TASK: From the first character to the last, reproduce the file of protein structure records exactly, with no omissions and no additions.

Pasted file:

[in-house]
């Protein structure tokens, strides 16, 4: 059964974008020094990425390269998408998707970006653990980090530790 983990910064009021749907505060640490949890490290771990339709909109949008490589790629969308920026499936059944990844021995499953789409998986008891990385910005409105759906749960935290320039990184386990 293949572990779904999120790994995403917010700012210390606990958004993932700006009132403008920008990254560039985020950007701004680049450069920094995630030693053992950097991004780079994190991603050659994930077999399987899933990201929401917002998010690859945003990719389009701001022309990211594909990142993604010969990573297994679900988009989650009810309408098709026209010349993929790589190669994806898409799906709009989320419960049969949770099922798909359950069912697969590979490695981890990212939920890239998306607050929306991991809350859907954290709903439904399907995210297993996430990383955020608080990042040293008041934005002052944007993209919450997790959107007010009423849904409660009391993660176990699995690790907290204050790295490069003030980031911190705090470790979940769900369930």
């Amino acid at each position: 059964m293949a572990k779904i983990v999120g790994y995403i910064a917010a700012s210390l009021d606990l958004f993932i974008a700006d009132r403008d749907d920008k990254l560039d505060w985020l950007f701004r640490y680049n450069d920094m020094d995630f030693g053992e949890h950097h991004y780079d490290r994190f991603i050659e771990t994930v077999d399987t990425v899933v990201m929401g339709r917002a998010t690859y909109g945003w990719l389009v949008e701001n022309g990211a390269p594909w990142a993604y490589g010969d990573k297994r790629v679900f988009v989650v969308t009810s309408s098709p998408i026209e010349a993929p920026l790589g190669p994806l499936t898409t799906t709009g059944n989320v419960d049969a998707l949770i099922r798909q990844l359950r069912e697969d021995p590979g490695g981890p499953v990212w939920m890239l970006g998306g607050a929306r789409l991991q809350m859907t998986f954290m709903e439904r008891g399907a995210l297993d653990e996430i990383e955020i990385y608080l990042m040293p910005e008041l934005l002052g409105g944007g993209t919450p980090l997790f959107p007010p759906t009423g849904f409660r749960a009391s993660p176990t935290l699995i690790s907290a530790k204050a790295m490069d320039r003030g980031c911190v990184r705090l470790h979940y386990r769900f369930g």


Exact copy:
[in-house]
């Protein structure tokens, strides 16, 4: 059964974008020094990425390269998408998707970006653990980090530790 983990910064009021749907505060640490949890490290771990339709909109949008490589790629969308920026499936059944990844021995499953789409998986008891990385910005409105759906749960935290320039990184386990 293949572990779904999120790994995403917010700012210390606990958004993932700006009132403008920008990254560039985020950007701004680049450069920094995630030693053992950097991004780079994190991603050659994930077999399987899933990201929401917002998010690859945003990719389009701001022309990211594909990142993604010969990573297994679900988009989650009810309408098709026209010349993929790589190669994806898409799906709009989320419960049969949770099922798909359950069912697969590979490695981890990212939920890239998306607050929306991991809350859907954290709903439904399907995210297993996430990383955020608080990042040293008041934005002052944007993209919450997790959107007010009423849904409660009391993660176990699995690790907290204050790295490069003030980031911190705090470790979940769900369930």
């Amino acid at each position: 059964m293949a572990k779904i983990v999120g790994y995403i910064a917010a700012s210390l009021d606990l958004f993932i974008a700006d009132r403008d749907d920008k990254l560039d505060w985020l950007f701004r640490y680049n450069d920094m020094d995630f030693g053992e949890h950097h991004y780079d490290r994190f991603i050659e771990t994930v077999d399987t990425v899933v990201m929401g339709r917002a998010t690859y909109g945003w990719l389009v949008e701001n022309g990211a390269p594909w990142a993604y490589g010969d990573k297994r790629v679900f988009v989650v969308t009810s309408s098709p998408i026209e010349a993929p920026l790589g190669p994806l499936t898409t799906t709009g059944n989320v419960d049969a998707l949770i099922r798909q990844l359950r069912e697969d021995p590979g490695g981890p499953v990212w939920m890239l970006g998306g607050a929306r789409l991991q809350m859907t998986f954290m709903e439904r008891g399907a995210l297993d653990e996430i990383e955020i990385y608080l990042m040293p910005e008041l934005l002052g409105g944007g993209t919450p980090l997790f959107p007010p759906t009423g849904f409660r749960a009391s993660p176990t935290l699995i690790s907290a530790k204050a790295m490069d320039r003030g980031c911190v990184r705090l470790h979940y386990r769900f369930g």